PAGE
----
Senate Committee Hears Dueling Views of Iran Deal


     WASHINGTON (CN) – Days after the official implementation of the landmark nuclear agreement with Iran, senators on Wednesday heard two opposing perspectives of what the deal could mean for stability in the Middle East and how the United States should act in the region with the agreement in place.
     At a hearing Wednesday morning before the Senate Foreign Relations Committee, senators and a witness who have been skeptical of the nuclear deal pointed to Iran’s recent missile tests and capture of American sailors as examples of the deal’s failure and its effect of reducing American power in the region.
     But others at the hearing, while condemning Iran’s recent “bad behavior,” insisted the deal provides the framework for a more stable Middle East with the United States as the preeminent power in the region.
     The nuclear deal, which the United States, Iran and other world powers struck last year, seeks to limit Iran’s nuclear capabilities in exchange for a reduction in economic sanctions against the nation.
     Critics of the deal – which survived Republican efforts to officially disapprove of it in a contentious Senate battle – say it will flood money into Iranian coffers, which the state could use to fund terrorists and take hold of the region.
     Proponents of the agreement, which is formally known as the Joint Comprehensive Plan of Action, or JCPOA, say it was the best way to prevent Iran from obtaining a nuclear weapon.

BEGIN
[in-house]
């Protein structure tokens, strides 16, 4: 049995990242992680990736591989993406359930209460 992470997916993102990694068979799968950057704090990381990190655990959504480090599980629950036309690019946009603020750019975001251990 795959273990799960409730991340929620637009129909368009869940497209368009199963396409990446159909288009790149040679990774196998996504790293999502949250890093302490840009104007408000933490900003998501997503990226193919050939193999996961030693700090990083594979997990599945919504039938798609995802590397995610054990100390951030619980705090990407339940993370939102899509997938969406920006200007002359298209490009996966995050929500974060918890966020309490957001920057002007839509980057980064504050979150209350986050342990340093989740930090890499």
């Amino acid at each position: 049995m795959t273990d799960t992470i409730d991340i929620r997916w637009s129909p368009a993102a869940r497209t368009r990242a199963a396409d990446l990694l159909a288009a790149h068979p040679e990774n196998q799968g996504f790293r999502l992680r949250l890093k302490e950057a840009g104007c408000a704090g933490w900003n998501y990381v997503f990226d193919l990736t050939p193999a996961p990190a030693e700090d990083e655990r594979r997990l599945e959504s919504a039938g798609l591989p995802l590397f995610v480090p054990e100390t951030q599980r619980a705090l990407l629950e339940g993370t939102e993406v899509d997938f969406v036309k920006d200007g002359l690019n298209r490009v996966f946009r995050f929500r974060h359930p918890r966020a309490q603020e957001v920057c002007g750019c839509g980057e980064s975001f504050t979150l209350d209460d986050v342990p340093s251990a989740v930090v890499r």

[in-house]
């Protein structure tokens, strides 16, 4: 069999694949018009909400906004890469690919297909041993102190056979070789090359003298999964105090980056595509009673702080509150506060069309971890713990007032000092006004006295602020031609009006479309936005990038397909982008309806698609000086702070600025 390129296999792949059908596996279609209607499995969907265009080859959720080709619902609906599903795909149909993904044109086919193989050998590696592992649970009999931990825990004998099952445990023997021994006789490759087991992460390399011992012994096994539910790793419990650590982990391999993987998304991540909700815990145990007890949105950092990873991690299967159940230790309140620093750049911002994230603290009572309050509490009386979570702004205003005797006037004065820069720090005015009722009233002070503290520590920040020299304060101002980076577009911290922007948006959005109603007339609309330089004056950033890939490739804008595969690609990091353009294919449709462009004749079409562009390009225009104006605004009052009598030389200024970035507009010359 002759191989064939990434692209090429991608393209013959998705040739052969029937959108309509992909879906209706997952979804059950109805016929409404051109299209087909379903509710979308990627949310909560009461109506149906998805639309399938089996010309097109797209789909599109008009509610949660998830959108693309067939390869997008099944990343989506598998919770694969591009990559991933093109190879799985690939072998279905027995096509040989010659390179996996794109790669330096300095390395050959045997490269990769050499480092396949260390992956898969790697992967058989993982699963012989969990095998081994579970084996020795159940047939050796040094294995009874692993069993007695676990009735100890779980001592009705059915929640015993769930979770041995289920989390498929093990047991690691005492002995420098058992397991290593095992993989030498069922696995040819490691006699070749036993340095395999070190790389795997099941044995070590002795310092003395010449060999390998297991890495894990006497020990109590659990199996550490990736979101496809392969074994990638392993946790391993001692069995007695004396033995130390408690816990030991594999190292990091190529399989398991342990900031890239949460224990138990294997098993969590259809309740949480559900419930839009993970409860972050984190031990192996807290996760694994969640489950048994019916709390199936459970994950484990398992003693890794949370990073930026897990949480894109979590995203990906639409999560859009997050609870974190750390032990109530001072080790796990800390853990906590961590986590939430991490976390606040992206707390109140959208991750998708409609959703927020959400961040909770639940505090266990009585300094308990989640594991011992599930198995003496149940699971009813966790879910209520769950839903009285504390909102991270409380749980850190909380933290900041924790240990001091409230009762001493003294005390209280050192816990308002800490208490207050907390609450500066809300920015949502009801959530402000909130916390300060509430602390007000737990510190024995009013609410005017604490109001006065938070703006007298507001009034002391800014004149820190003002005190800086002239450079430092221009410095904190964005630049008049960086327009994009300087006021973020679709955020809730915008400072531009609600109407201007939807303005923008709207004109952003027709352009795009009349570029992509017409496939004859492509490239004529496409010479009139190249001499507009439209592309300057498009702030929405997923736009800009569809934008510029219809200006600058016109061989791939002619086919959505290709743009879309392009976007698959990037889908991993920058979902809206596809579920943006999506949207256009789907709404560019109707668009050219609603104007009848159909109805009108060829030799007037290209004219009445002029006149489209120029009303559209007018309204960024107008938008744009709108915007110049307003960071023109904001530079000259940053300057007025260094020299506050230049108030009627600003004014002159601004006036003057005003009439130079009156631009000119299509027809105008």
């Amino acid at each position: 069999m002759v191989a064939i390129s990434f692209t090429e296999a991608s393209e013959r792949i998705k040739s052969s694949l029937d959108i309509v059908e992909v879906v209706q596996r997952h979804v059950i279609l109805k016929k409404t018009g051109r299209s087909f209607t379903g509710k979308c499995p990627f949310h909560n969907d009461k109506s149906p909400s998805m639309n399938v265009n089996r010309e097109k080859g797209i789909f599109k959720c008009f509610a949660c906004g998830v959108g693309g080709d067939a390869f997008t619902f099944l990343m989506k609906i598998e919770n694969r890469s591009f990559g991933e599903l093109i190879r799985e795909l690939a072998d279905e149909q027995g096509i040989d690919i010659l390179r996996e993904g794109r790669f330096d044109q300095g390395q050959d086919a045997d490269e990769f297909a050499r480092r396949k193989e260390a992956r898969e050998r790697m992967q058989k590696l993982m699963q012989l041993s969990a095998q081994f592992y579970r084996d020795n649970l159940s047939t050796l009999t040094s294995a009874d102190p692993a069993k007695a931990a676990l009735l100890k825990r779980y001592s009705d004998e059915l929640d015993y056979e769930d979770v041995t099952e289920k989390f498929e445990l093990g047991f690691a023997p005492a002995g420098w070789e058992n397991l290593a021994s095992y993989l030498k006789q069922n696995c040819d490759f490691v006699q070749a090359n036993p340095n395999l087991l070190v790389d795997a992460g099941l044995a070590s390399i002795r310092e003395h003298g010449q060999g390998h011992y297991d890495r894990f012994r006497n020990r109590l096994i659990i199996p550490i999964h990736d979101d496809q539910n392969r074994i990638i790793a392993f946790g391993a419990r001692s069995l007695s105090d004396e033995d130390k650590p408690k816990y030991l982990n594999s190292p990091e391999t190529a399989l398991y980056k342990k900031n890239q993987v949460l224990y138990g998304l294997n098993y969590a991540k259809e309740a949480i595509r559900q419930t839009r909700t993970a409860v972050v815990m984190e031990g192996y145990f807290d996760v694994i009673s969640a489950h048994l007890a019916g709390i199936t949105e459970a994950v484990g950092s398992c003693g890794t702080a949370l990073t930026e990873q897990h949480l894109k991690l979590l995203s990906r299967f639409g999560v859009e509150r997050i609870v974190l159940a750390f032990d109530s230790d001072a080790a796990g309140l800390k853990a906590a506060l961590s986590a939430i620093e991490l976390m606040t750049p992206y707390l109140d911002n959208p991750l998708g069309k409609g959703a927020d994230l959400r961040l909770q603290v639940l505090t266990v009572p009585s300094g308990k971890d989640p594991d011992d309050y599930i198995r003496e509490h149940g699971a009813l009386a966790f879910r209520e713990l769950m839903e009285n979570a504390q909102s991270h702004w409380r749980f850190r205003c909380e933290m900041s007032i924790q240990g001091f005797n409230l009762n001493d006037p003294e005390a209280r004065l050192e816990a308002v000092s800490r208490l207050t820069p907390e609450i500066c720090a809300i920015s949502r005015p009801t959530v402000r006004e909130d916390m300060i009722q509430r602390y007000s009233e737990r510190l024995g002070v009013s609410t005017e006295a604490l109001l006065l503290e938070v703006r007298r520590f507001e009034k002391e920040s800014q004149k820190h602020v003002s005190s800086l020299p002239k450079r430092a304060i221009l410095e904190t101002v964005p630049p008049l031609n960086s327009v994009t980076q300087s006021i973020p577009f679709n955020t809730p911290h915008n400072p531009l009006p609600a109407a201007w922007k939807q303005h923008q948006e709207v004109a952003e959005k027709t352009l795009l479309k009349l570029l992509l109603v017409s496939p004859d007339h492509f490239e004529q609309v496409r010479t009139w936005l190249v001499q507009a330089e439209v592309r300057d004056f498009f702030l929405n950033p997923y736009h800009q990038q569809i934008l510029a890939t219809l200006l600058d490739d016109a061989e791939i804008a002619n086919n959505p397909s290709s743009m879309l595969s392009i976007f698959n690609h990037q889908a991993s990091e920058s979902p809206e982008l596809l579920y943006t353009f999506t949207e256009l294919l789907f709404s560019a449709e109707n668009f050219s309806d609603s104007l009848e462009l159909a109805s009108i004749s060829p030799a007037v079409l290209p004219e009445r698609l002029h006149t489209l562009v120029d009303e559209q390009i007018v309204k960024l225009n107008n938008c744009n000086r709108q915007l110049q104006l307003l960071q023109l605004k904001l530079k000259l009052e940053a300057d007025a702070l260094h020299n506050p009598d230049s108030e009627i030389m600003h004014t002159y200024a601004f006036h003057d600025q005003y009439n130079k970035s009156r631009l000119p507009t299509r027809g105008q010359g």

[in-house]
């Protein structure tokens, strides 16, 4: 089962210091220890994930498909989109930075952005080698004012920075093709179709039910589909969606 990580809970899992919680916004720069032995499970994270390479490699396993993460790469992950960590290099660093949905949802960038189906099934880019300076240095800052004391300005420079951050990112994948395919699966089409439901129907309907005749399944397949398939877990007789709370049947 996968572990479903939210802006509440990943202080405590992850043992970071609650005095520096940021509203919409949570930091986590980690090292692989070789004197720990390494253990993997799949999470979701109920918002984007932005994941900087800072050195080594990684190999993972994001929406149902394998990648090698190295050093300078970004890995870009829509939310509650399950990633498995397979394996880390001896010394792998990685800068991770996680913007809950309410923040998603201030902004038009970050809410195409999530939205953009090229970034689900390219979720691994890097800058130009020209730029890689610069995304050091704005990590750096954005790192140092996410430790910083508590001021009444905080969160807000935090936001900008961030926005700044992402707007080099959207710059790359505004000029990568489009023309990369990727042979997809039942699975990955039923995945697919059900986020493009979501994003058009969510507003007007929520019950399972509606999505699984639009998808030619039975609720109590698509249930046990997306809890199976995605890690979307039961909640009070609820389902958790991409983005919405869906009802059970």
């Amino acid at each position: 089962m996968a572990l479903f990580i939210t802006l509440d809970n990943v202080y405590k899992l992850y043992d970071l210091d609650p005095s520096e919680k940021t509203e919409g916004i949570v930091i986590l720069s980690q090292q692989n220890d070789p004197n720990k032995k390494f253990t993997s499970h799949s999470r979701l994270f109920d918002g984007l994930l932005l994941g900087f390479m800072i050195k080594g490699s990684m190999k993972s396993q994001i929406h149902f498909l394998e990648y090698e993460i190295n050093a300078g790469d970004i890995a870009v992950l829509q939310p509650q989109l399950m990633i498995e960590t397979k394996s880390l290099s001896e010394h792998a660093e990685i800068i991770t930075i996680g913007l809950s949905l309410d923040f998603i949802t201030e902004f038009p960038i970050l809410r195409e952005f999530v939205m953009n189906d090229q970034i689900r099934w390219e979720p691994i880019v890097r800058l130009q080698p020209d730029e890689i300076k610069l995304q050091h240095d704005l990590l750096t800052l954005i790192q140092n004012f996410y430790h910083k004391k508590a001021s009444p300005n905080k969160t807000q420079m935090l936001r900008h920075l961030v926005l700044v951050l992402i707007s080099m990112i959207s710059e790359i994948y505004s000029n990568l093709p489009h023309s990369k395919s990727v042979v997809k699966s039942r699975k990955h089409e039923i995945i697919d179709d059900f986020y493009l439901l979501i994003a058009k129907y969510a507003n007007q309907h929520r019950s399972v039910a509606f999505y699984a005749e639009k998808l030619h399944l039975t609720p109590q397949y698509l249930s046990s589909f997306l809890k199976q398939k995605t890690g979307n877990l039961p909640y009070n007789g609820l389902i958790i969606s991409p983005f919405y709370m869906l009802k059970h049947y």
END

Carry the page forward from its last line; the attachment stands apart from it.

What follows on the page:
Those same criticisms and praises surfaced at the hearing Wednesday, as those who opposed the deal worried about Iran’s ability to further destabilize an already chaotic Middle East.
     “Many of the consequences, as you said Mr. Chairman, that we feared would flow from the JCPOA we are now seeing come to pass,” Michael Singh, managing director of the Washington Institute, told the Foreign Relations Committee. “Iran has not moderated its regional policies, it’s continued them. It has not softened its approach towards the United States, but instead we’ve seen Iran’s supreme leader in the aftermath of the JCPOA try to reiterate, reinforce his anti-American bona fides and ideology of the regime.”
     Singh warned the “flawed” nuclear agreement has signaled to partners in the Middle East that the United States has pulled back from the region. He pushed back at the Obama Administration’s insistence that the speed with which Iran returned the U.S. sailors it held captive is a sign of improved relations stemming from the deal.
     “By and large these incidents merely resolve crises that Iran itself is responsible for creating and wouldn’t have developed if Iran had behaved in a responsible manner like a responsible state,” Singh said. “And we have to be careful not to fall into the trap of rewarding Iran for that bad behavior in which it engages.”
     The recent release of Americans held captive in Iran was relatively absent from the hearing, with only passing references and an unanswered question from Sen. Bob Menendez, D-New Jersey, about whether the exchange represented a shift in policy for the United States .